Australia — Victims of the 2003 Canberra bushfires have welcomed the federal government’s tough line with insurers over the Victorian fires.
The Canberra bushfire victims’ support group say underinsurance hampered rebuilding efforts after the disaster which six years ago destroyed almost 500 homes, killed four people and left a damages bill estimated at $500 million,
Prime Minister Kevin Rudd has told insurance company’s to resolve claims by bushfire and Queensland flood victims “promptly and compassionately”.
On Wednesday, Mr Rudd urged anyone who had problems with insurers to contact their local MP, who would then pass the information on to Assistant Treasurer Chris Bowen.
The hard line has been welcomed by the Phoenix Association, set up to help victims of Canberra’s bushfires.
Association spokesman Richard Arthur said underinsurance, up to $300,000 in some cases, was a major problems for many victims of the Canberra bushfires.
Only two of five rebuilt their homes, while others were forced to take a second mortgage to pay for their new homes, he said.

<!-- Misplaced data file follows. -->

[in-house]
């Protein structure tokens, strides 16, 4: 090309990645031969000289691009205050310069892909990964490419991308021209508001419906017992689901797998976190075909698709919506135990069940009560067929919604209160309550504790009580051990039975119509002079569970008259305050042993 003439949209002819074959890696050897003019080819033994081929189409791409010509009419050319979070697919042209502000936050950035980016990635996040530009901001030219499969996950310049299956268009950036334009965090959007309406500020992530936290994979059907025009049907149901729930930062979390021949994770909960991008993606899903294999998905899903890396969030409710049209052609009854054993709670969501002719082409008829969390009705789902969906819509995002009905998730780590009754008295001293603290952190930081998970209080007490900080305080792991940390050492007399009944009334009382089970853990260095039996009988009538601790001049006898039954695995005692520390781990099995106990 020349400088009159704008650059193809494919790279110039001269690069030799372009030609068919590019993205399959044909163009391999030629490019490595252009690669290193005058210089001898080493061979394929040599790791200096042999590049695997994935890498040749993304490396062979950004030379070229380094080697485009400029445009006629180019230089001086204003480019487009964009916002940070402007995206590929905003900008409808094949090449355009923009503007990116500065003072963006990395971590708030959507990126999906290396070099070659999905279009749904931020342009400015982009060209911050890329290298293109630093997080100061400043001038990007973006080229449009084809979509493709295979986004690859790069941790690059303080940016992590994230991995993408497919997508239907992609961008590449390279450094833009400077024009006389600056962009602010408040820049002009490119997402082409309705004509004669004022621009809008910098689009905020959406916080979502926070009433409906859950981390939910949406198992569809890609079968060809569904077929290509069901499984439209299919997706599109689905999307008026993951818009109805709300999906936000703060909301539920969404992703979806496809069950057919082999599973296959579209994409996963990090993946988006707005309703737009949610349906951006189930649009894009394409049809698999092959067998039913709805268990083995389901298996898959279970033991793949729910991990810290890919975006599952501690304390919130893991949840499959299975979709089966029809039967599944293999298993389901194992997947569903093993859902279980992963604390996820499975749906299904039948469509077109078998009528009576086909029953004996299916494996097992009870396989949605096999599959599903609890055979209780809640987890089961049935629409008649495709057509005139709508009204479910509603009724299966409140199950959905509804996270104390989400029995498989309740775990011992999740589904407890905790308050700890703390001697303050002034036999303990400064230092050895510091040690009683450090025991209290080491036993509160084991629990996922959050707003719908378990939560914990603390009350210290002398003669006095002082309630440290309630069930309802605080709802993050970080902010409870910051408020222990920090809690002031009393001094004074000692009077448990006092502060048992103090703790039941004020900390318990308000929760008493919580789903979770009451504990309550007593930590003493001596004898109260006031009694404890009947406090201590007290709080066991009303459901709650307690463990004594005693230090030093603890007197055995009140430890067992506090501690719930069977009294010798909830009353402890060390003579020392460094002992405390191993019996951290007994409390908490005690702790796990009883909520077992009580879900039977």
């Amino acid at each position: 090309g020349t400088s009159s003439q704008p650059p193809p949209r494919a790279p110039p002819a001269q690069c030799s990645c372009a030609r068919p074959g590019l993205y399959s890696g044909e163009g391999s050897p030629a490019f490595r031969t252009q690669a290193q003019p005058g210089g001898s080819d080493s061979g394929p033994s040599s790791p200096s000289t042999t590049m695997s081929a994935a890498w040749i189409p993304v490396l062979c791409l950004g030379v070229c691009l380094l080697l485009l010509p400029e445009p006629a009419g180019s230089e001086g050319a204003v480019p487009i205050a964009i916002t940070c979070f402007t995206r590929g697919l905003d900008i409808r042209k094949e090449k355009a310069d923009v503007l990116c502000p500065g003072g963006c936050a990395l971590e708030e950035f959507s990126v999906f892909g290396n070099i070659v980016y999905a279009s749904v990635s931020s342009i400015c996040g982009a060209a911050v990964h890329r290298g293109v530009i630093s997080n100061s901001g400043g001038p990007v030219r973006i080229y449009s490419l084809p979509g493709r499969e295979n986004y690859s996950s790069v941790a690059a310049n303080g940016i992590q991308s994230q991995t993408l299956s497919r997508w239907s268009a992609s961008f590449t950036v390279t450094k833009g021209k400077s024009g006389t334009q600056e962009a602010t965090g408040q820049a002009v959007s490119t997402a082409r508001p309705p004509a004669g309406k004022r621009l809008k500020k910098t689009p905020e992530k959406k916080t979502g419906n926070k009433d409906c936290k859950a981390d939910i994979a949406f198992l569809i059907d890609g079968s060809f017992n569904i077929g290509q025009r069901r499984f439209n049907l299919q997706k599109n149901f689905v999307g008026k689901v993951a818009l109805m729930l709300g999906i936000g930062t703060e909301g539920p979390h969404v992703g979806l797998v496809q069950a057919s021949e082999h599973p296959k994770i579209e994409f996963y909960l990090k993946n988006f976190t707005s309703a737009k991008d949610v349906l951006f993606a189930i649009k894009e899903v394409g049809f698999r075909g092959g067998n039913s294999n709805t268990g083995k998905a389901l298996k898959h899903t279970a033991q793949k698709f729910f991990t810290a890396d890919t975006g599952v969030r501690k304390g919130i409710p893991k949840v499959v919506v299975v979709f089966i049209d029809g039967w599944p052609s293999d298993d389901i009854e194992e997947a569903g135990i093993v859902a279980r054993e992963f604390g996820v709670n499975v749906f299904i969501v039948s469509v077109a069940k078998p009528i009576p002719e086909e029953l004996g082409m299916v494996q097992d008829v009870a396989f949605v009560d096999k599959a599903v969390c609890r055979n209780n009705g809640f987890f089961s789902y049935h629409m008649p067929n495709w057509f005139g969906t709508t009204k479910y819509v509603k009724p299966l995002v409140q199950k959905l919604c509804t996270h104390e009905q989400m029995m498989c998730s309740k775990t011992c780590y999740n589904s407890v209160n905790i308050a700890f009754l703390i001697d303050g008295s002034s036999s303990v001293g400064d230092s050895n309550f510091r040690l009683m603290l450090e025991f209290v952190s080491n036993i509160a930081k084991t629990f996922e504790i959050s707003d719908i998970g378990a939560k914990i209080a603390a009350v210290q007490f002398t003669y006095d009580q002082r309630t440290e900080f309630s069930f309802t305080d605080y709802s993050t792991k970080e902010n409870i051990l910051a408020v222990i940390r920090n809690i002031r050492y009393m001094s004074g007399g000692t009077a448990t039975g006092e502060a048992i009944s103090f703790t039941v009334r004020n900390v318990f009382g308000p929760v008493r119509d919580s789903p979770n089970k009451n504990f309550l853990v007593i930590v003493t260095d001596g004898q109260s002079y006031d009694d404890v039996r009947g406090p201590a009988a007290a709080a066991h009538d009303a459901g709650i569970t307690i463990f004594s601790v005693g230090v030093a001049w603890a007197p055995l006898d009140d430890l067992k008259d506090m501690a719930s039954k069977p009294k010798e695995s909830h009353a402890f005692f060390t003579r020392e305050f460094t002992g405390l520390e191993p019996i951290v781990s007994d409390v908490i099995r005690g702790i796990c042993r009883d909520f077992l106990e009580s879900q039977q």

Of Mr Rudd’s comments, Mr Arthur said, “I think it is a very positive, encouraging development.
“The experience with the Canberra insurance was patchy.
“Some were very, very good, some were very slow and difficult, and some were encouraging people to take the payout quickly when it might have been better to have thought about it.
“I know of one family, a husband and wife, who lived for a year in a caravan on their daughter’s front lawn, because they couldn’t get an agreement out of an insurance company about a partially destroyed house.”
Mr Arthur also supported Opposition Leader Malcolm Turnbull’s idea for a special commissioner of disaster insurance, to oversee the handling of claims.